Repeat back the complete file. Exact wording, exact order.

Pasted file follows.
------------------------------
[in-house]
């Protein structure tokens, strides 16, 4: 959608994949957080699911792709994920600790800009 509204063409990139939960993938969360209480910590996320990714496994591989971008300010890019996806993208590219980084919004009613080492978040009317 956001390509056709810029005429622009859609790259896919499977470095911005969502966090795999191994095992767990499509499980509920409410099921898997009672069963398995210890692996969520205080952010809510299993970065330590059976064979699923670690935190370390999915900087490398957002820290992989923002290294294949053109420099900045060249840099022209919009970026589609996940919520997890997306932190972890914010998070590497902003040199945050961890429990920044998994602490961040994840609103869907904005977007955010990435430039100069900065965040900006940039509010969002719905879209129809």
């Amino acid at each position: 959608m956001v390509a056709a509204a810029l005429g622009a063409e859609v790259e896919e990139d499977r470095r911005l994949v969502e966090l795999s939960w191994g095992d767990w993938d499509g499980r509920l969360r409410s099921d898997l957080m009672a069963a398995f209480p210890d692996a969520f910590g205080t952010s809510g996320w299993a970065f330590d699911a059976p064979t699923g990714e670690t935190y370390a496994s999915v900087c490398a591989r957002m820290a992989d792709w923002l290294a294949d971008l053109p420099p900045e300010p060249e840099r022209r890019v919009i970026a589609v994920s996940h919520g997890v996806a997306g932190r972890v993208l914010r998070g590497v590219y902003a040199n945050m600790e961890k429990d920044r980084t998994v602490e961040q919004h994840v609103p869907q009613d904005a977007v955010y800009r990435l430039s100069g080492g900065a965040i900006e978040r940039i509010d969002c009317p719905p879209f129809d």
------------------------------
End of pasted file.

[in-house]
């Protein structure tokens, strides 16, 4: 959608994949957080699911792709994920600790800009 509204063409990139939960993938969360209480910590996320990714496994591989971008300010890019996806993208590219980084919004009613080492978040009317 956001390509056709810029005429622009859609790259896919499977470095911005969502966090795999191994095992767990499509499980509920409410099921898997009672069963398995210890692996969520205080952010809510299993970065330590059976064979699923670690935190370390999915900087490398957002820290992989923002290294294949053109420099900045060249840099022209919009970026589609996940919520997890997306932190972890914010998070590497902003040199945050961890429990920044998994602490961040994840609103869907904005977007955010990435430039100069900065965040900006940039509010969002719905879209129809």
């Amino acid at each position: 959608m956001v390509a056709a509204a810029l005429g622009a063409e859609v790259e896919e990139d499977r470095r911005l994949v969502e966090l795999s939960w191994g095992d767990w993938d499509g499980r509920l969360r409410s099921d898997l957080m009672a069963a398995f209480p210890d692996a969520f910590g205080t952010s809510g996320w299993a970065f330590d699911a059976p064979t699923g990714e670690t935190y370390a496994s999915v900087c490398a591989r957002m820290a992989d792709w923002l290294a294949d971008l053109p420099p900045e300010p060249e840099r022209r890019v919009i970026a589609v994920s996940h919520g997890v996806a997306g932190r972890v993208l914010r998070g590497v590219y902003a040199n945050m600790e961890k429990d920044r980084t998994v602490e961040q919004h994840v609103p869907q009613d904005a977007v955010y800009r990435l430039s100069g080492g900065a965040i900006e978040r940039i509010d969002c009317p719905p879209f129809d």